When her best friend, Mackenna, invites her to spend the summer in Scotland, Veronica jumps at the opportunity to leave her complicated life behind for a few months. But the Scottish countryside holds other plans. Not only has the imaginary kilted boy followed her to Alloway, she and Mackenna uncover a strange set of rings and a very unnerving letter from Mackenna's great aunt---and when the girls test the instructions Aunt Gracie left behind, they find themselves transported to a land that defies explanation.
Doon seems like a real-life fairy tale, complete with one prince who has eyes for Mackenna and another who looks suspiciously like the boy from Veronica's daydreams. But Doon has a dark underbelly as well. The two girls could have everything they've longed for... or they could end up breaking an enchantment and find themselves trapped in a world that has become a nightmare.
But anyway, I still love the idea of a kingdom taken up in the mist as the result of a prayed for miracle. I love that the villains were a coven of witches. Just being able to pass into another world and see a simpler, purer, possibly happier way of life, long forgotten, always seems to enchant me a bit. I mean, aren't we all longing for a Brigadoon? At least that's what the message of the musical was. That and if you love someone enough, anything is possible. Even if you've only known them for a day. (This is usually where I roll my eyes and groan internally, even though I knew I was going to marry my own husband after only a day. Ha! Love can be funny like that. But I will say that I had the advantage of knowing his family very well, and at least knowing of him for seven years prior. So, it wasn't a brainless, fairytale-induced decision.)
Anyway, illogical timing and sappy love story aside, this book, which is a rough re-telling of the musical was fun. I liked how Corp and Langdon gave the story a bit more depth by whisking our two heroines into the world of Doon two weeks prior to the day the city was supposed to open up (unlike the musical, in this book the kingdom of Doon lives on in a parallel dimension, but on their own time table, and only opens up to Earth's realm every 100 hundred years--20 years in Doon time.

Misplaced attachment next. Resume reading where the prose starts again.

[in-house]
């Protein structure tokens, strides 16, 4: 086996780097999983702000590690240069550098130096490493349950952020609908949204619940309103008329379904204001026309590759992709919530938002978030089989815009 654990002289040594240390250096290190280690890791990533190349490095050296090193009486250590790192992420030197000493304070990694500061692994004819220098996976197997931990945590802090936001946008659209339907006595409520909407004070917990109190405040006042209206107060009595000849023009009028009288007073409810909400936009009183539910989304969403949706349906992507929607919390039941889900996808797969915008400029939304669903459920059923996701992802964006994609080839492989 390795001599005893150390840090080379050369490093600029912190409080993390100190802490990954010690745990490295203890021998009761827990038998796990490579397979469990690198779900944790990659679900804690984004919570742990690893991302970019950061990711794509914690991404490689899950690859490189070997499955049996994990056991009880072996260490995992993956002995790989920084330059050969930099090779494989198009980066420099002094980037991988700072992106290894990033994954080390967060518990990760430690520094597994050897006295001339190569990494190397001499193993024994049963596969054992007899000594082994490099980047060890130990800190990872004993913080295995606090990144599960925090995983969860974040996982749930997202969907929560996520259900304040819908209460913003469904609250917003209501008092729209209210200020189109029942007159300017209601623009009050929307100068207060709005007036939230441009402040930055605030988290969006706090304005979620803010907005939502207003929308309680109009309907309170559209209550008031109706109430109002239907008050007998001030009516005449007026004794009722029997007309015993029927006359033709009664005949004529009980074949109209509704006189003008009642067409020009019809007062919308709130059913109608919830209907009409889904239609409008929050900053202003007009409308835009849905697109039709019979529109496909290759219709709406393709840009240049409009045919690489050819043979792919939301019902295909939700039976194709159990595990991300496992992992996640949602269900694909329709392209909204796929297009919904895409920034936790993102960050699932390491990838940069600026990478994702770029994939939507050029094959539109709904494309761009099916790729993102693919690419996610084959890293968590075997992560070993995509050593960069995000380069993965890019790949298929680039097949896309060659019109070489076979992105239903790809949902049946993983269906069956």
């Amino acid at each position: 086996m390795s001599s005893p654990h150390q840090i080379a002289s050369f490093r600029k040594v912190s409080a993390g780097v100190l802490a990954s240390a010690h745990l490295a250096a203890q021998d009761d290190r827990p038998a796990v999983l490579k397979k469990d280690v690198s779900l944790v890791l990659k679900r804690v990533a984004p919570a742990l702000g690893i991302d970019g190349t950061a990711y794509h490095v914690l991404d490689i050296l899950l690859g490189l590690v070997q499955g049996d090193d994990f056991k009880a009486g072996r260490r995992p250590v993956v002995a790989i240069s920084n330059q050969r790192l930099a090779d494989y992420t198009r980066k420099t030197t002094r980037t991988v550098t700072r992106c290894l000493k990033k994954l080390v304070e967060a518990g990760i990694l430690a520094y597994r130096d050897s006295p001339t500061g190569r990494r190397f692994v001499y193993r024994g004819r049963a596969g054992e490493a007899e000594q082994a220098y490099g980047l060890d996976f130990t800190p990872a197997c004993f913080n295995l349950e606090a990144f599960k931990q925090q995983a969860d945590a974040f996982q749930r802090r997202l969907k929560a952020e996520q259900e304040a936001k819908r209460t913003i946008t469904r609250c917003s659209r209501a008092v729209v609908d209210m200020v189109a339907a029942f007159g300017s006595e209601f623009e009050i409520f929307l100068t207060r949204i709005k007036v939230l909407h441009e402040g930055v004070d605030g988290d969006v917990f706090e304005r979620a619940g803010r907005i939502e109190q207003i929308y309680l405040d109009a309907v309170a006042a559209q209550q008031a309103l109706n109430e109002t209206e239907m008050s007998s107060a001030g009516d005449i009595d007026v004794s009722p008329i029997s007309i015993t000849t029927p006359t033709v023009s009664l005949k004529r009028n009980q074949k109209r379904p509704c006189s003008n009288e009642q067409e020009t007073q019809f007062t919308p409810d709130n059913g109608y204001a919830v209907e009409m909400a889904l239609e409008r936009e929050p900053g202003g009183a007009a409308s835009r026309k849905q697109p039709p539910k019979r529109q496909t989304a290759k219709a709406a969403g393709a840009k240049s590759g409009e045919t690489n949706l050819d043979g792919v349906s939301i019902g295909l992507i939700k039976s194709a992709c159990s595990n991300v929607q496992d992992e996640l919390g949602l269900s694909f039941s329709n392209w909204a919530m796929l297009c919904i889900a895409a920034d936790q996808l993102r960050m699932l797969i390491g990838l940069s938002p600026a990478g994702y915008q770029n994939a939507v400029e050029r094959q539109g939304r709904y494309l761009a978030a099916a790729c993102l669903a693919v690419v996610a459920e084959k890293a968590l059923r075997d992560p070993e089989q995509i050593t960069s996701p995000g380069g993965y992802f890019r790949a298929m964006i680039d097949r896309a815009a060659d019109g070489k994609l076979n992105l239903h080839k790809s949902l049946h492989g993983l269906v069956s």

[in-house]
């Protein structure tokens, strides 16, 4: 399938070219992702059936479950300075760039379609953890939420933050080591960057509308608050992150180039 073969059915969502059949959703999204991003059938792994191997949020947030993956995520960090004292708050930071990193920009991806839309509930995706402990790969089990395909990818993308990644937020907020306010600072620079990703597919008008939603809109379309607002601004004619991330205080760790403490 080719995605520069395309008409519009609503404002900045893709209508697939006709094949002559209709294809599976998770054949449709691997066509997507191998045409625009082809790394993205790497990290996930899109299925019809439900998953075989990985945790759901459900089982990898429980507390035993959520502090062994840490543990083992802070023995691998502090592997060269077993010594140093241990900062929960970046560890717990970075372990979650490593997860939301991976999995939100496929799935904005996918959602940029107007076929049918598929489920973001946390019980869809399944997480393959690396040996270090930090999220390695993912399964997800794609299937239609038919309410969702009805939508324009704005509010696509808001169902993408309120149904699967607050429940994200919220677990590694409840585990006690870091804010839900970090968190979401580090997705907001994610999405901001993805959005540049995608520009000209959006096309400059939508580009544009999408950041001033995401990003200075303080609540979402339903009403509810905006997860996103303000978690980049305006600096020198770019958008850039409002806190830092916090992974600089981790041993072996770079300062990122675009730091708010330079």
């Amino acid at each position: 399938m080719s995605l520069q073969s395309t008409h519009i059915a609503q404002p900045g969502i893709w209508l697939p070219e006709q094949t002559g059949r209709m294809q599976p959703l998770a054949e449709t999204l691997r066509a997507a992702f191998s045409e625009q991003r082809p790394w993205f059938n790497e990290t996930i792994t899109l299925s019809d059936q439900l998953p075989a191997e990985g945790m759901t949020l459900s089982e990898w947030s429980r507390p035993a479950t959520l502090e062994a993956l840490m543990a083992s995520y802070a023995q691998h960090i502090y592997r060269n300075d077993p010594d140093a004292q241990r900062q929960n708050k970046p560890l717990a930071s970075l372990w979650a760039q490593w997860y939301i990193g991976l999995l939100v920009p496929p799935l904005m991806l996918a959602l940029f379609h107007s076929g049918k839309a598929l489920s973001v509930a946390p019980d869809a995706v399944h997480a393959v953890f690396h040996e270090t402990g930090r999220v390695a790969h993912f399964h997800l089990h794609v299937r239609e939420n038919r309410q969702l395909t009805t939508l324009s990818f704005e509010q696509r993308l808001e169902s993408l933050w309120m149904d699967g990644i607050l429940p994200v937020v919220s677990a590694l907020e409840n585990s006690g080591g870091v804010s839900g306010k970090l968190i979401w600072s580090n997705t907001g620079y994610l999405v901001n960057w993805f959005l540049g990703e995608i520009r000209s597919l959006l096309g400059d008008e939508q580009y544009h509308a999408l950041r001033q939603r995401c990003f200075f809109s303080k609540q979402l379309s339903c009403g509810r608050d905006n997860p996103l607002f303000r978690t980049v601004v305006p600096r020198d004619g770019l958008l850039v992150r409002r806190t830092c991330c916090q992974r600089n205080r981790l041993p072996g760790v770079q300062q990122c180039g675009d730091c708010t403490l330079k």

I also liked how Corp and Langdon explained the instant love connection away by coming up with something more palatable called "The Calling." Every 100 years, right before the bridge to Doon opens up to Earth's realm, people who are destined to find their true love in Doon begin receiving visions of that person calling to them, and vise-versa. (Even though it's through dreams, this at least gives them the chance to get to know each other. That way, when they meet for the first time, they're acquainted--on a much more personal basis--for at least a bit longer. I thought it was a nice logical touch via magic.
On the down side, this book and it's main characters didn't have a lot of depth for me, which is fine, because it really isn't that kind of a story. It was just a light, fluffy, sometimes too angst-ridden, fairy tale, and it turned out to be a fun ride.
As mentioned above, there are two parallel love stories playing out. I have to say I was more into Kenna and Duncan's love story than Vee and Jamie's. It was funnier and seemed more authentic. But, then, I've never been a huge fan of brooding, Heathcliff-types (Jamie) and dragging out the teen-angst. However, I liked the ending of Vee and Jamie's story better than where Kenna and Duncan left off.
Speaking of endings, I think Corp and Langdon pulled off a clever ending to this story--I didn't see one particular twist coming, which fit perfect. There was some nice cyclical stuff going on too, and I didn't feel like there were any major loose ends left to tie up, so that was satisfying. They also left a nice cliff hanger, and while I wasn't mad about Doon when I finished, I liked it enough that I'm pretty sure I'll take a chance on the next book in the series.
It was a fun book.
Parental Caution: I didn't label this review "Great Reads for Teens" for the following reasons: there wasn't a ton of depth to the story, I didn't feel like the main characters were particularly emulation worthy, there were a few inappropriate references to anatomy, and a less than "sweet" love story. But I'm really careful about wholeheartedly recommending a book, and in the grand scheme of YA literature, Doon was pretty clean. So, allow your teen to read at your own discretion, read it together, or just read it first.